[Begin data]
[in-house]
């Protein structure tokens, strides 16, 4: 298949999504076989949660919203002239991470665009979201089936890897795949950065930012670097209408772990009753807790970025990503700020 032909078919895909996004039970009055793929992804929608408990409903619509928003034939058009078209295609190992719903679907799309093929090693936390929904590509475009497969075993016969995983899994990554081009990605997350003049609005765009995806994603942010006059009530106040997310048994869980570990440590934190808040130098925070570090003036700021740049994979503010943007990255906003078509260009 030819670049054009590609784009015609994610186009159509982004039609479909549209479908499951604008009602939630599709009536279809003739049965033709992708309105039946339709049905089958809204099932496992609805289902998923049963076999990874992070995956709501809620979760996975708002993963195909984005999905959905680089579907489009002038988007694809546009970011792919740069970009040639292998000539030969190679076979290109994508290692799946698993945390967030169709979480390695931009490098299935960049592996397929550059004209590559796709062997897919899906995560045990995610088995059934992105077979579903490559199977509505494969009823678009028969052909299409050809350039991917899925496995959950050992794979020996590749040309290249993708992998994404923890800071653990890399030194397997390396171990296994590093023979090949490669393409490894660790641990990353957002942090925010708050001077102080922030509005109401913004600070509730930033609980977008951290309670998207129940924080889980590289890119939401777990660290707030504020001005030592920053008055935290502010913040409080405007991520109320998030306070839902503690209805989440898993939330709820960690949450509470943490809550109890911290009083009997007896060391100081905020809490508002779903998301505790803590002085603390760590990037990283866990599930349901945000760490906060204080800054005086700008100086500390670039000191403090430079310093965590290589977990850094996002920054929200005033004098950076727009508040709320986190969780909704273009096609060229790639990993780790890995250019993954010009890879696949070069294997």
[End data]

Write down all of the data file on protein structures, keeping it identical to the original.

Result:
[in-house]
């Protein structure tokens, strides 16, 4: 298949999504076989949660919203002239991470665009979201089936890897795949950065930012670097209408772990009753807790970025990503700020 032909078919895909996004039970009055793929992804929608408990409903619509928003034939058009078209295609190992719903679907799309093929090693936390929904590509475009497969075993016969995983899994990554081009990605997350003049609005765009995806994603942010006059009530106040997310048994869980570990440590934190808040130098925070570090003036700021740049994979503010943007990255906003078509260009 030819670049054009590609784009015609994610186009159509982004039609479909549209479908499951604008009602939630599709009536279809003739049965033709992708309105039946339709049905089958809204099932496992609805289902998923049963076999990874992070995956709501809620979760996975708002993963195909984005999905959905680089579907489009002038988007694809546009970011792919740069970009040639292998000539030969190679076979290109994508290692799946698993945390967030169709979480390695931009490098299935960049592996397929550059004209590559796709062997897919899906995560045990995610088995059934992105077979579903490559199977509505494969009823678009028969052909299409050809350039991917899925496995959950050992794979020996590749040309290249993708992998994404923890800071653990890399030194397997390396171990296994590093023979090949490669393409490894660790641990990353957002942090925010708050001077102080922030509005109401913004600070509730930033609980977008951290309670998207129940924080889980590289890119939401777990660290707030504020001005030592920053008055935290502010913040409080405007991520109320998030306070839902503690209805989440898993939330709820960690949450509470943490809550109890911290009083009997007896060391100081905020809490508002779903998301505790803590002085603390760590990037990283866990599930349901945000760490906060204080800054005086700008100086500390670039000191403090430079310093965590290589977990850094996002920054929200005033004098950076727009508040709320986190969780909704273009096609060229790639990993780790890995250019993954010009890879696949070069294997």